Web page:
Joseph F. Sullivan Center

Protein

proteinProtein is an important food for your body because it needs the amino acids that are broken down from protein. Amino acids function as building blocks for bones, muscles, cartilage, skin, blood, enzymes, hormones and even vitamins! Protein helps with tissue repair, providing energy for the body, and helping the immune system fight off illness. Some of the nutrients provided by protein include:

  • B vitamins (niacin, thiamin, riboflavin, B6): help body release energy, play a vital role in nervous system, help form red blood cells and build tissues
  • Vitamin E
  • Iron: used to carry oxygen in the blood
  • Zinc: necessary for immune system functioning and biochemical reactions
  • Magnesium: used for building bones and releasing energy from muscles
  • EPA and DHA: these are omega-3 fatty acids found in seafood and these may reduce the risk for heart disease

What kind of proteins to eat?

Did you know? Cholesterol is only found in foods from animal sources. High cholesterol increases your risk for heart disease! Saturated fats raise LDL cholesterol (for more information on cholesterol, click here). LDL cholesterol is the bad cholesterol. Foods in the protein group can be high in saturated fat, so you should avoid fatty cuts of beef, pork and lamb, sausages, hot dogs and bacon. Other foods high in cholesterol include egg yolks and organ meats (like liver and giblets). 

To get enough healthy protein in your diet, try to stick to fish, poultry, and vegetable protein-like beans! Some other vegetable sources of protein are nuts and whole grains. Vegetable sources of protein also have fiber, vitamins and minerals, so you're getting more nutrients in your diet than basic protein. Some vegetable sources of protein include: 

  • Kidney or pinto beans
  • Baked beans
  • Black beans
  • Garbanzo beans
  • Hummus
  • Nuts (remember to choose unsalted!)
  • Soy products: tofu, tempeh, veggie burgers

*Tip: When eating nuts an seeds, eat them in small portions and use them to replace other protein foods because they are high in calories. Also remember to choose unsalted nuts and seeds to help reduce sodium intake. 

If you love red meat, and can't live without it, try to stick to the leanest cuts possible. Choose moderate portion sizes, and only eat it occasionally. The leanest beef cuts include round steaks and roasts, top loin, top sirloin, chuck shoulder and arm roasts. 

The USDA recommends at least 8 oz of seafood each week to help reduce risk of heart disease. Fish is full of omega-3 fatty acids, EPA and DHA. Salmon, trout and herring all have high amounts of omega-3's. 

Tips to keep it lean:

  • Buy skinless chicken parts, or take the skin off before cooking. Boneless skinless chicken breasts and turkey cutlets are the leanest poultry choices.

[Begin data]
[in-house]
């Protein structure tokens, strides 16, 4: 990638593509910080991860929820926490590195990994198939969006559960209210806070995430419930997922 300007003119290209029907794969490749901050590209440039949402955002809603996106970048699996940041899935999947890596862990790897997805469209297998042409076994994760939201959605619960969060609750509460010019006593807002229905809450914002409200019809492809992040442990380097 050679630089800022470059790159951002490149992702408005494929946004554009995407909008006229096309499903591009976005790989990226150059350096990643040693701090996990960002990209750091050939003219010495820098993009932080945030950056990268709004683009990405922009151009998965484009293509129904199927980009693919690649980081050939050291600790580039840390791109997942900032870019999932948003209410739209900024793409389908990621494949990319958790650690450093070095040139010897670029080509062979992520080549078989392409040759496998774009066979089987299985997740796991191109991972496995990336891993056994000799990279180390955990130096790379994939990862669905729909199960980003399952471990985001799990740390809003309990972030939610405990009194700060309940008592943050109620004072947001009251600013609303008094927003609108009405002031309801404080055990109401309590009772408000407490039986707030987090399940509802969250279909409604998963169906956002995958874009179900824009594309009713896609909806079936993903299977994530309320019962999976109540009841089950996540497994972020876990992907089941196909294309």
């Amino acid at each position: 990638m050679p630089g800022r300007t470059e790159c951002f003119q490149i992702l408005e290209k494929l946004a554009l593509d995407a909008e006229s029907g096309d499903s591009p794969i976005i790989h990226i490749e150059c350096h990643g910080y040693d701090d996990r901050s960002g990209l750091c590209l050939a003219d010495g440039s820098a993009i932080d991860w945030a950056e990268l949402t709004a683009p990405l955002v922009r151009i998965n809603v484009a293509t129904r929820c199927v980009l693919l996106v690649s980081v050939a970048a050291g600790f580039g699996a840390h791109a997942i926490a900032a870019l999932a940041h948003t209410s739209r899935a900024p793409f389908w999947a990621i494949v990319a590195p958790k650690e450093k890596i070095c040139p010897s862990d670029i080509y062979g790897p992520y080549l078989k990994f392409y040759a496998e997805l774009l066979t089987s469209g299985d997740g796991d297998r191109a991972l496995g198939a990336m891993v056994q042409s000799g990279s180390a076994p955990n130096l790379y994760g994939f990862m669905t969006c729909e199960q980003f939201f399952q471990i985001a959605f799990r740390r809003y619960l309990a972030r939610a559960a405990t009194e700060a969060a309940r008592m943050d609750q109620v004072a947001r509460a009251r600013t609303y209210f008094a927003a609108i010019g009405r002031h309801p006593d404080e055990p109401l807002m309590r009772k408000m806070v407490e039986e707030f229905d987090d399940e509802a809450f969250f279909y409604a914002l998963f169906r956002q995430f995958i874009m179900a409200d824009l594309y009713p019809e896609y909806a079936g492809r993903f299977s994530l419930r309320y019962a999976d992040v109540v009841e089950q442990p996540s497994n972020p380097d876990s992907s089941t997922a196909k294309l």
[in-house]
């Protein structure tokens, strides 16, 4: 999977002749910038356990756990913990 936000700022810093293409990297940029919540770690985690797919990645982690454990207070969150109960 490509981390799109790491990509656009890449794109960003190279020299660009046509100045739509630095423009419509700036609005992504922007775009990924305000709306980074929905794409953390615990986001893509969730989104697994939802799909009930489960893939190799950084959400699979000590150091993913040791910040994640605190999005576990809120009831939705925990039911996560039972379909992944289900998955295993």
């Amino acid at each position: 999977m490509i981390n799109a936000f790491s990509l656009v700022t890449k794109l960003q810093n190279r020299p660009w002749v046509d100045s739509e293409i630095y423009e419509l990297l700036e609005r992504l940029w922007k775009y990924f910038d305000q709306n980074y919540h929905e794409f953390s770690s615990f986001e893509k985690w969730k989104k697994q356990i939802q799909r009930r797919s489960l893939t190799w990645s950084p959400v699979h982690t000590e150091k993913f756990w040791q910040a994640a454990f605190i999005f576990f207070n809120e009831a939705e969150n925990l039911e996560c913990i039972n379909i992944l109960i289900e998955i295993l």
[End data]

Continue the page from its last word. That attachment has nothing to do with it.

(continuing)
• Trim away all visible fat from meats and poultry before cooking.
  • Boil, grill, roast or poach meat or fish instead of frying.
  • Drain off any fat that appears during cooking.
  • Skip breading on meat, poultry or fish--it adds calories and allows room to soak up fat during frying.
  • Prepare beans and peas without adding fat.
  • Choose and prepare foods without fatty sauces or gravies.

For vegetarians, getting enough protein can sometimes be hard! Sources of protein for you guys include: eggs (for ovo-vegetarians), beans, peas, nuts, nut butters and soy products (tofu, tempeh, veggie burgers). For more information from the USDA for vegetarians, click here!

So, how much protein?

The amount of protein your body needs depends on your age, sex, and level of physical activity. Recommended amounts are as follows:

  • Children: 
    • 2-3 years old: 2 ounces
    • 4-8 years old: 4 ounces
  • Girls: 
    • 9-18 years old: 5 ounces
  • Boys: 
    • 9-13 years old: 5 ounces
    • 14-18 years old: 6.5 ounces
  • Women: 
    • 19-30 years old: 5.5 ounces
    • 31+ years old: 5 ounces
  • Men:
    • 19-30 years old: 6.5 ounces
    • 31-50 years old: 6 ounces
    • 51+ years old: 5.5 ounces
prtein

These specified amounts are appropriate for individuals who get less than 30 minutes of physical activity each day, beyond normal daily activities. Those who are more physically active may be able to consume more while staying within calorie needs. 

And, how much is an ounce?

In general, 1 ounce of meat, poultry or fish, 1/4 cup cooked beans, 1 egg, 1 tablespoon of peanut butter, or 1/2 ounce of nuts or seeds can be considered as a 1 ounce equivalent from the protein foods group. A good tip is using the size of the palm of your hand for meat servings (see photo to the right). For an in-depth chart, click here!

Information provided by the USDA